MARC LAMONT HILL, the CNN political commentator and African-American studies professor, told an audience at Mother Bethel AME Church yesterday that there's an upside to the protests and looting that broke out in Ferguson, Mo., following the death of Michael Brown in August.

It shined a national spotlight not just on police behavior in the St. Louis suburb, said the Philly native, but on the larger problem of cops around the country who see black people as "disposable."

"If they hadn't looted and burned down half of Ferguson, we wouldn't even be talking about Michael Brown right now. Ferguson is a story because of what they did," Hill said at the historic Society Hill church, referring to residents who were outraged by Brown's death at the hands of Officer Darren Wilson.

Hill, of HuffPost Live and BET News and a former Daily News columnist, blamed the most recent round of destruction on the timing of the announcement that Wilson would not be indicted. Bob McCulloch, the St. Louis County prosecutor, released the grand jury's findings at 8 p.m. last Monday.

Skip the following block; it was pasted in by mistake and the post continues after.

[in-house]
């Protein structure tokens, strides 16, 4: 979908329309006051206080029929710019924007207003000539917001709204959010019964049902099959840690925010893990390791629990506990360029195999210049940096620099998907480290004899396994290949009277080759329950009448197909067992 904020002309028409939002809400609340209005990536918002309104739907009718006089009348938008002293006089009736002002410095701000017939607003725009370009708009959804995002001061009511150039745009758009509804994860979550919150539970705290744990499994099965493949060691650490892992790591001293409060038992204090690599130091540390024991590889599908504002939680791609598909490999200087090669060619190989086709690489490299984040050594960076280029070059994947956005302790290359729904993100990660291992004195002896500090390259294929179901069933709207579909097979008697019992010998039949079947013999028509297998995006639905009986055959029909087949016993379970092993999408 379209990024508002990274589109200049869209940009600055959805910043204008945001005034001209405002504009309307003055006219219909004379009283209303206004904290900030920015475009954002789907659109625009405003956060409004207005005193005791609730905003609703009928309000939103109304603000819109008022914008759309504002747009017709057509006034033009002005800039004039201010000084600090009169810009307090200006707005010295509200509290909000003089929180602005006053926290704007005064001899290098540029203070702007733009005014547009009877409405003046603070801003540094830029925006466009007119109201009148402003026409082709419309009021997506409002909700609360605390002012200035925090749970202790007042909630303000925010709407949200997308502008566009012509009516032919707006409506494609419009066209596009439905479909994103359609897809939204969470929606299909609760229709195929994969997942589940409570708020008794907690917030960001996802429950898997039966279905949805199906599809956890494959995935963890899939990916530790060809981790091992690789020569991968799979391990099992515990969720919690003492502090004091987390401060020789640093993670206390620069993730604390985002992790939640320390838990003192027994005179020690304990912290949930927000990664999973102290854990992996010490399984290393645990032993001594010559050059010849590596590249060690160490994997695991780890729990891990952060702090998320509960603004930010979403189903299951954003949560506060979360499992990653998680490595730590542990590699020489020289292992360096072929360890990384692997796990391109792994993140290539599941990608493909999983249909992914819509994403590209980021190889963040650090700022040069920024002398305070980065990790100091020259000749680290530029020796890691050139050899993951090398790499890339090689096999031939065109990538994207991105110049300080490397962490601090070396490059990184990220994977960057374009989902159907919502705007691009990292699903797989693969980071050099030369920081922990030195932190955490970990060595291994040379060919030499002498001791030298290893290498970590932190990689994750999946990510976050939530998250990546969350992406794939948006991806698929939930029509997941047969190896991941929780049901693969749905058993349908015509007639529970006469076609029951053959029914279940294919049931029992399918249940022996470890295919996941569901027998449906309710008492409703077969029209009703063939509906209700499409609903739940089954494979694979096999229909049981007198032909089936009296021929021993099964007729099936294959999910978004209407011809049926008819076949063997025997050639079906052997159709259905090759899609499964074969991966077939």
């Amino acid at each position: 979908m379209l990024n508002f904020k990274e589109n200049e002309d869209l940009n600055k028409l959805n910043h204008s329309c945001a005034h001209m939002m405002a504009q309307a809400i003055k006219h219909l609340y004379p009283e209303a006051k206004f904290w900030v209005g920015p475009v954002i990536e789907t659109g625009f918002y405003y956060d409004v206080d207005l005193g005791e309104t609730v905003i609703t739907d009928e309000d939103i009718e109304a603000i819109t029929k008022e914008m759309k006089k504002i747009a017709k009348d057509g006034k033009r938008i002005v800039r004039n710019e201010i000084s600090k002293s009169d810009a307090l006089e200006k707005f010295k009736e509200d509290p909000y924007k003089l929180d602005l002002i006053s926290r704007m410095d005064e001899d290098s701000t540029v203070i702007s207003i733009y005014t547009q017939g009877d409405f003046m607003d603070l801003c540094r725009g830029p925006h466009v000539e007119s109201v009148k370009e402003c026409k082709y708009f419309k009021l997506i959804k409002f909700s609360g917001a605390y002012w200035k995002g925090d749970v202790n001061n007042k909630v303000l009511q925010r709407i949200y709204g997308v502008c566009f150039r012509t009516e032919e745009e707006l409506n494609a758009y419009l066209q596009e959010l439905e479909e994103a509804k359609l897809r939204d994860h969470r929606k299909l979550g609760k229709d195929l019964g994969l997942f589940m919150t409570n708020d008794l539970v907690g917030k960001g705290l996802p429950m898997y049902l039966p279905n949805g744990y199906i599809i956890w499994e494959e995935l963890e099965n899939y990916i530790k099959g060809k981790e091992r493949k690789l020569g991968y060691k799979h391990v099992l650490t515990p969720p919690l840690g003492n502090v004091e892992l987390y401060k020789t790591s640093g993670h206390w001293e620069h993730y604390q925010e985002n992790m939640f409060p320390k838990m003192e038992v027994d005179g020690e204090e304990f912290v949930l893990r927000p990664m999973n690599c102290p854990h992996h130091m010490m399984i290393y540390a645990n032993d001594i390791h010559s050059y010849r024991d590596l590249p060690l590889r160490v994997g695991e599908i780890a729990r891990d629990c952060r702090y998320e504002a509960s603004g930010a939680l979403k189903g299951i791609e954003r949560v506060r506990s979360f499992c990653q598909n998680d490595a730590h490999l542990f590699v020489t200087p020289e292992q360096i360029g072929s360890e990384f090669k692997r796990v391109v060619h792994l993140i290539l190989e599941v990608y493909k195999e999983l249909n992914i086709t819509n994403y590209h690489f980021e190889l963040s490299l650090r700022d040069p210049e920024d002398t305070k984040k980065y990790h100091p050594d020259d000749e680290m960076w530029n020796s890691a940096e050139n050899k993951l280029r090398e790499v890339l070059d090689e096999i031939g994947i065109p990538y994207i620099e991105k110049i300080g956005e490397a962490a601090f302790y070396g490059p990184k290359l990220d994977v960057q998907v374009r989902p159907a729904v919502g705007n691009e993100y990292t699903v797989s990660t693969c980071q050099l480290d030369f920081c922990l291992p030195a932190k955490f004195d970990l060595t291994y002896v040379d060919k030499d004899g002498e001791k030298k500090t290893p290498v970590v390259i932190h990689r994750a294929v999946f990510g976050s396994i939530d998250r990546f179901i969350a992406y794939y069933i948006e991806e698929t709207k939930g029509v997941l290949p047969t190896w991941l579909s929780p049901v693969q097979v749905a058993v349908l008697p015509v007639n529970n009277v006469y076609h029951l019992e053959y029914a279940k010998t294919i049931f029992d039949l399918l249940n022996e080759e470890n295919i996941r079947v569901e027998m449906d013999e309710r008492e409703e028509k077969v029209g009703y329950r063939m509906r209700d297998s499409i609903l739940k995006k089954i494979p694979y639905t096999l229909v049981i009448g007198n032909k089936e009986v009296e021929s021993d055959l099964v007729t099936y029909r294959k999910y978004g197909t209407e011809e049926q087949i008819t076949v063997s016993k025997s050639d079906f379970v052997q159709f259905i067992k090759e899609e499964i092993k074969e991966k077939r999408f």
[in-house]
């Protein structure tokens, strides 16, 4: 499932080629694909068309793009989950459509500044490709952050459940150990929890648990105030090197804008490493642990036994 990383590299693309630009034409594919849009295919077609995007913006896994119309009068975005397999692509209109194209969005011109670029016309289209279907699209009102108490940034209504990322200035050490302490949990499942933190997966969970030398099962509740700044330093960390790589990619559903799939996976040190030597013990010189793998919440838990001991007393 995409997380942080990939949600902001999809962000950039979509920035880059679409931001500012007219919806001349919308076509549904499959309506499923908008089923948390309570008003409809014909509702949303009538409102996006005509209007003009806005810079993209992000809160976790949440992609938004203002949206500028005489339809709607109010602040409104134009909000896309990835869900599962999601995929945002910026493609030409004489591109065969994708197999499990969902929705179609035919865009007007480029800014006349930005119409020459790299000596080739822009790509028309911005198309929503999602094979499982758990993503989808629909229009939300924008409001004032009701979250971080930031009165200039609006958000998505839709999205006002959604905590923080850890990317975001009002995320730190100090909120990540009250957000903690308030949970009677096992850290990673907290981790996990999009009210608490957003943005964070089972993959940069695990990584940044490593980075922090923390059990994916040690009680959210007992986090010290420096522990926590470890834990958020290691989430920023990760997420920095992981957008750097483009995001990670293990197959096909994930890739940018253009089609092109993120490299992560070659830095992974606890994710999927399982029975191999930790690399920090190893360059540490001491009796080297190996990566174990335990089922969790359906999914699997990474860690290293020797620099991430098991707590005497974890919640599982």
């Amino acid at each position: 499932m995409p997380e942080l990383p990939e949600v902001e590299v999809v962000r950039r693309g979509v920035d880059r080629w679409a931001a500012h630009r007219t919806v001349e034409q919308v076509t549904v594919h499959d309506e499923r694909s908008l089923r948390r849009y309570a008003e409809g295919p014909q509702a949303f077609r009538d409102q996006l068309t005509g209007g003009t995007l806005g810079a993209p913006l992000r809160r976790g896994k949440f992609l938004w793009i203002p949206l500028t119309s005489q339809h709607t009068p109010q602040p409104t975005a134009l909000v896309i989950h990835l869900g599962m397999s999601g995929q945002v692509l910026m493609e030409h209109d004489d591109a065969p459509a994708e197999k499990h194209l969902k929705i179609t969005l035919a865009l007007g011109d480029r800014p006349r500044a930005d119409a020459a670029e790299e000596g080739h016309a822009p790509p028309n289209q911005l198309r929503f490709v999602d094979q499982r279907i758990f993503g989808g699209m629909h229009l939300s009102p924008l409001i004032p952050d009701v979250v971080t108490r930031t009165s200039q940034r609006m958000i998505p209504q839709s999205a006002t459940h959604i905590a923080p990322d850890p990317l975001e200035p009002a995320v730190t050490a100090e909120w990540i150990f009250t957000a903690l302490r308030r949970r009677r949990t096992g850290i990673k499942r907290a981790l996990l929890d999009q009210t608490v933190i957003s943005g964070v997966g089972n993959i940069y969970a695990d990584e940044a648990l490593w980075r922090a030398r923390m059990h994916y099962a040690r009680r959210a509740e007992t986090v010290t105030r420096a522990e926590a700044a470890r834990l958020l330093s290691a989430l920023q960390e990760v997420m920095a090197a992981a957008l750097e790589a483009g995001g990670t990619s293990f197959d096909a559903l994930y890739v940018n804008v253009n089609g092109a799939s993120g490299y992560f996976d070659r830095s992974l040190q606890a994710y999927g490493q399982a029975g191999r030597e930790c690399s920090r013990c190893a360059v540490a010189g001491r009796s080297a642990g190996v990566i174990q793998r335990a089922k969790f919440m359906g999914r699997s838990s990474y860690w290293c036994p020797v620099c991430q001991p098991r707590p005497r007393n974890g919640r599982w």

"If you don't want people to steal and loot and riot, you don't give them bad news in the dark," said Hill, who was in Ferguson following Brown's Aug. 9 death and again after McCulloch's announcement.

Wilson resigned Saturday because the Ferguson Police Department had received threats, his attorney said. He told the grand jury that he shot the unarmed Brown, 18, after Brown had hit him, reached for his gun and charged at him. Some witnesses have said that Brown had his hands up when Wilson fired.

Hill said he wore a bulletproof vest while in Ferguson, where stores were looted and set on fire.

"It's easy to dismiss this as reckless or lawless behavior, but there's a logic to this," he said. "I don't want y'all to ever dismiss the behavior of vulnerable people as simply violence, or dismiss it as a kind of act of civic disregard.

"These folk were trying to scar public tissue. These folk needed to be heard. They weren't being violent, they were responding to state violence."

During yesterday's discussion with Mother Bethel's pastor, the Rev. Mark Kelly Tyler, Hill called for creating more citizen-review boards to monitor police departments, and a mass voter-registration initiative to get more black people to vote.

"You got to be registered to vote to be on the jury," Hill said. "So if we're not registered to vote, we can't even be on the jury to exact justice."